27 February 2019
Franchisors need to exercise a degree of care with the franchise sales process and comply at all times with the disclosure requirements of the Franchising Code of Conduct. Recently, the Federal Court has handed down a landmark decision against franchisor Ultra Tune for failure to comply with “minimum franchisor obligations”.
The decision provides insight into the obligations of franchisors with regard to the standard of detail required in disclosure documents and clarifies the requirement to act in ‘good faith’. Further, the decision highlights the importance for franchisors of meeting the statutory timeframes imposed in relation to disclosure obligations, as well as the strict penalties associated with misleading representations and intentionally covering up breaches of the Franchising Code of Conduct and Australian Consumer Law (ACL).
How does it affect you?
Breakdown of the decision
The decision concerned Ultra Tune making a number of representations to a prospective franchisee, Mr Ahmed, who paid a refundable deposit. An investigation by the ACCC found multiple breaches, which it pursued in the Federal Court. Ultra Tune denied the representations at trial with manufactured evidence, and downplayed the seriousness of the conduct after later admitting to the breaches.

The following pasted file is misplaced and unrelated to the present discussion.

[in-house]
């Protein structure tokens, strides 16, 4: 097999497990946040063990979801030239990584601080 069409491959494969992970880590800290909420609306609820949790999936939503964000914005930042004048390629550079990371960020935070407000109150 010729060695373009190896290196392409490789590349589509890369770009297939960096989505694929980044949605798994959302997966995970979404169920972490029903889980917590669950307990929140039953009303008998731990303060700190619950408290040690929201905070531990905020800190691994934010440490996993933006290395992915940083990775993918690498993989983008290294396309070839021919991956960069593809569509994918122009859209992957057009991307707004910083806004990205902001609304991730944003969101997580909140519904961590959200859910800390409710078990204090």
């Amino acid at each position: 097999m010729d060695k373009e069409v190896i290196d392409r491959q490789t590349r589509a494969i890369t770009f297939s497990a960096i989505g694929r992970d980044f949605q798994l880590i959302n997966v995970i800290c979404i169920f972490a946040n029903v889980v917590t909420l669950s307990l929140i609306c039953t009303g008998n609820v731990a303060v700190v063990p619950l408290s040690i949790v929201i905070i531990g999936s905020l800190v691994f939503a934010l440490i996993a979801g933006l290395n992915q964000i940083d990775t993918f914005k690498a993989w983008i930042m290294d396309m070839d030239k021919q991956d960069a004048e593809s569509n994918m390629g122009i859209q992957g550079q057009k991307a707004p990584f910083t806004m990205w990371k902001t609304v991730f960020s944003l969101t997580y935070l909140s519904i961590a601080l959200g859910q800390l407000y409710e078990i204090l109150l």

Bromwich J of the Federal Court agreed with all breaches alleged and imposed a penalty totalling $2,604,000. The two main categories of contravention were a breach of disclosure obligations and illegal treatment of a prospective franchisee.
While the obligation to act in good faith was untested, the court held that Ultra Tune’s conduct breached the Code and amounted to contraventions of the ACL. The misrepresentations were in respect of the franchise price, the rent of premises, the age of the franchised business and the terms applicable to the deposit and its refund.
His Honour clarified the requirement of ‘sufficient detail’ in Clause 15(1)(b) of the Code and held that it was breached in this case as the information was in bare, general terms and did not have any ‘explanatory force’ or permit meaningful insight for the franchisee.
The decision – and the considerable penalty – is a timely reminder for franchisors to ensure disclosure documents and internal processes meet the high standards required at law. If a breach is suspected or identified, it is important to be open and honest and take steps immediately to rectify the problem.
Authors: Trent Taylor & Friedrich Kuepper
Trent Taylor, Partner
T: +61 7 3135 0668
William Khong, Partner
T: +61 3 9321 9883
Darren Pereira, Partner
T: +61 2 8083 0487
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